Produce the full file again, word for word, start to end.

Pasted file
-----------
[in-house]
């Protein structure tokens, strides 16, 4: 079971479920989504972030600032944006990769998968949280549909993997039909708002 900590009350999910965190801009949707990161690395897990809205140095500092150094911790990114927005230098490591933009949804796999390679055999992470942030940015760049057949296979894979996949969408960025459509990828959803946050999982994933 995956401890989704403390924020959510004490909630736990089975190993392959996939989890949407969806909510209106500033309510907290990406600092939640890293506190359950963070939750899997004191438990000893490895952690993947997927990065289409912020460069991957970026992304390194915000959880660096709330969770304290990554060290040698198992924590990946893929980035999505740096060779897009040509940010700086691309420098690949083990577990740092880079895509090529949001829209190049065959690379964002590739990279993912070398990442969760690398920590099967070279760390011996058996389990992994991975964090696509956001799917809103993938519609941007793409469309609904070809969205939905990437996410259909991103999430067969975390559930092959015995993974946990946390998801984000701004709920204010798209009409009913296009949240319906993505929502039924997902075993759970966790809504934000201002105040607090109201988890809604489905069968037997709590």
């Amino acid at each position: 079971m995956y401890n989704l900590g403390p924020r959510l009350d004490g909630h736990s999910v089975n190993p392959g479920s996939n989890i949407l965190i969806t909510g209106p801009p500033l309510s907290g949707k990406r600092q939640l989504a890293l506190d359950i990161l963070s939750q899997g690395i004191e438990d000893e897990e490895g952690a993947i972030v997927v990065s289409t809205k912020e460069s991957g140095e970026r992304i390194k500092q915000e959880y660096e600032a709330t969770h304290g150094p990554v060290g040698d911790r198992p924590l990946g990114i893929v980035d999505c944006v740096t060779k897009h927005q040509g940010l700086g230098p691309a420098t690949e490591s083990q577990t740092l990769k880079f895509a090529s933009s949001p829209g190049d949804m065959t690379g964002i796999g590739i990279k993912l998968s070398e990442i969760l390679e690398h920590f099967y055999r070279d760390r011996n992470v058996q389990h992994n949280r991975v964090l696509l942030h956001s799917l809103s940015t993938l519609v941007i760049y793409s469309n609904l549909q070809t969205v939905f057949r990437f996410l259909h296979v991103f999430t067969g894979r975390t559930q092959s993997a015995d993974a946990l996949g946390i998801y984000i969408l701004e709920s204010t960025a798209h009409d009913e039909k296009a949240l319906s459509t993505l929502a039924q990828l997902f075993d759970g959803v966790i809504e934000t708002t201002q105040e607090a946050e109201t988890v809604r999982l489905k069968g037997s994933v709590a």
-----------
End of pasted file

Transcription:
[in-house]
């Protein structure tokens, strides 16, 4: 079971479920989504972030600032944006990769998968949280549909993997039909708002 900590009350999910965190801009949707990161690395897990809205140095500092150094911790990114927005230098490591933009949804796999390679055999992470942030940015760049057949296979894979996949969408960025459509990828959803946050999982994933 995956401890989704403390924020959510004490909630736990089975190993392959996939989890949407969806909510209106500033309510907290990406600092939640890293506190359950963070939750899997004191438990000893490895952690993947997927990065289409912020460069991957970026992304390194915000959880660096709330969770304290990554060290040698198992924590990946893929980035999505740096060779897009040509940010700086691309420098690949083990577990740092880079895509090529949001829209190049065959690379964002590739990279993912070398990442969760690398920590099967070279760390011996058996389990992994991975964090696509956001799917809103993938519609941007793409469309609904070809969205939905990437996410259909991103999430067969975390559930092959015995993974946990946390998801984000701004709920204010798209009409009913296009949240319906993505929502039924997902075993759970966790809504934000201002105040607090109201988890809604489905069968037997709590």
């Amino acid at each position: 079971m995956y401890n989704l900590g403390p924020r959510l009350d004490g909630h736990s999910v089975n190993p392959g479920s996939n989890i949407l965190i969806t909510g209106p801009p500033l309510s907290g949707k990406r600092q939640l989504a890293l506190d359950i990161l963070s939750q899997g690395i004191e438990d000893e897990e490895g952690a993947i972030v997927v990065s289409t809205k912020e460069s991957g140095e970026r992304i390194k500092q915000e959880y660096e600032a709330t969770h304290g150094p990554v060290g040698d911790r198992p924590l990946g990114i893929v980035d999505c944006v740096t060779k897009h927005q040509g940010l700086g230098p691309a420098t690949e490591s083990q577990t740092l990769k880079f895509a090529s933009s949001p829209g190049d949804m065959t690379g964002i796999g590739i990279k993912l998968s070398e990442i969760l390679e690398h920590f099967y055999r070279d760390r011996n992470v058996q389990h992994n949280r991975v964090l696509l942030h956001s799917l809103s940015t993938l519609v941007i760049y793409s469309n609904l549909q070809t969205v939905f057949r990437f996410l259909h296979v991103f999430t067969g894979r975390t559930q092959s993997a015995d993974a946990l996949g946390i998801y984000i969408l701004e709920s204010t960025a798209h009409d009913e039909k296009a949240l319906s459509t993505l929502a039924q990828l997902f075993d759970g959803v966790i809504e934000t708002t201002q105040e607090a946050e109201t988890v809604r999982l489905k069968g037997s994933v709590a």